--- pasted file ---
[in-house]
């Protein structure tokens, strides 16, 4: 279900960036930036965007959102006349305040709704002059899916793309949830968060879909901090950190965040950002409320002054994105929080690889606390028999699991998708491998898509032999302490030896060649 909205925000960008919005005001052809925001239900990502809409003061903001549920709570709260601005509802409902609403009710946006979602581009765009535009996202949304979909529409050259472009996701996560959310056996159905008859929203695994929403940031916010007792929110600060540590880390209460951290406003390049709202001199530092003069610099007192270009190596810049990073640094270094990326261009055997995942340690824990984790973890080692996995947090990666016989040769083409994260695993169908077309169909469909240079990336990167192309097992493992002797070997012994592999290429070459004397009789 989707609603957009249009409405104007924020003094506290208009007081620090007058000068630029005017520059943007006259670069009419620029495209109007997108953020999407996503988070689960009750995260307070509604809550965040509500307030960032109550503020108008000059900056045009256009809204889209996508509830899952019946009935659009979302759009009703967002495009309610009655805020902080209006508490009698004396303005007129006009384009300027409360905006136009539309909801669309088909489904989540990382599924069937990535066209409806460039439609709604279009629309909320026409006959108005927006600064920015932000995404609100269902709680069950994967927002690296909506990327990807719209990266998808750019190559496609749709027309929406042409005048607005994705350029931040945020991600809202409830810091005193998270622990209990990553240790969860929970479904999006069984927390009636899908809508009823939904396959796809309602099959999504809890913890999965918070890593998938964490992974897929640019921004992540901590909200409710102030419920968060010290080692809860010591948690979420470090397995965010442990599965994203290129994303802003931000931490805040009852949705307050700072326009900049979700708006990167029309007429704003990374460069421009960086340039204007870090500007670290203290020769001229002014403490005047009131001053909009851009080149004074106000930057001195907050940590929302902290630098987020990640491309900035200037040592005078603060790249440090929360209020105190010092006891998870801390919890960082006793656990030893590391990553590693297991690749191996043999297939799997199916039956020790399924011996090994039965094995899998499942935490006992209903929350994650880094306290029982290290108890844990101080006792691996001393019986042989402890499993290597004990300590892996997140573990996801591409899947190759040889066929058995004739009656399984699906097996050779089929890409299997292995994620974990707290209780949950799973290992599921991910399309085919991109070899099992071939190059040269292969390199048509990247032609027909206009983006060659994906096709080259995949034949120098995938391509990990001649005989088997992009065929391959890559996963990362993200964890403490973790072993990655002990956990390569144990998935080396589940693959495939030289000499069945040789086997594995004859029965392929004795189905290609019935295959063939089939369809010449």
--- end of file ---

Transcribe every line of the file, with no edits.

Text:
[in-house]
């Protein structure tokens, strides 16, 4: 279900960036930036965007959102006349305040709704002059899916793309949830968060879909901090950190965040950002409320002054994105929080690889606390028999699991998708491998898509032999302490030896060649 909205925000960008919005005001052809925001239900990502809409003061903001549920709570709260601005509802409902609403009710946006979602581009765009535009996202949304979909529409050259472009996701996560959310056996159905008859929203695994929403940031916010007792929110600060540590880390209460951290406003390049709202001199530092003069610099007192270009190596810049990073640094270094990326261009055997995942340690824990984790973890080692996995947090990666016989040769083409994260695993169908077309169909469909240079990336990167192309097992493992002797070997012994592999290429070459004397009789 989707609603957009249009409405104007924020003094506290208009007081620090007058000068630029005017520059943007006259670069009419620029495209109007997108953020999407996503988070689960009750995260307070509604809550965040509500307030960032109550503020108008000059900056045009256009809204889209996508509830899952019946009935659009979302759009009703967002495009309610009655805020902080209006508490009698004396303005007129006009384009300027409360905006136009539309909801669309088909489904989540990382599924069937990535066209409806460039439609709604279009629309909320026409006959108005927006600064920015932000995404609100269902709680069950994967927002690296909506990327990807719209990266998808750019190559496609749709027309929406042409005048607005994705350029931040945020991600809202409830810091005193998270622990209990990553240790969860929970479904999006069984927390009636899908809508009823939904396959796809309602099959999504809890913890999965918070890593998938964490992974897929640019921004992540901590909200409710102030419920968060010290080692809860010591948690979420470090397995965010442990599965994203290129994303802003931000931490805040009852949705307050700072326009900049979700708006990167029309007429704003990374460069421009960086340039204007870090500007670290203290020769001229002014403490005047009131001053909009851009080149004074106000930057001195907050940590929302902290630098987020990640491309900035200037040592005078603060790249440090929360209020105190010092006891998870801390919890960082006793656990030893590391990553590693297991690749191996043999297939799997199916039956020790399924011996090994039965094995899998499942935490006992209903929350994650880094306290029982290290108890844990101080006792691996001393019986042989402890499993290597004990300590892996997140573990996801591409899947190759040889066929058995004739009656399984699906097996050779089929890409299997292995994620974990707290209780949950799973290992599921991910399309085919991109070899099992071939190059040269292969390199048509990247032609027909206009983006060659994906096709080259995949034949120098995938391509990990001649005989088997992009065929391959890559996963990362993200964890403490973790072993990655002990956990390569144990998935080396589940693959495939030289000499069945040789086997594995004859029965392929004795189905290609019935295959063939089939369809010449």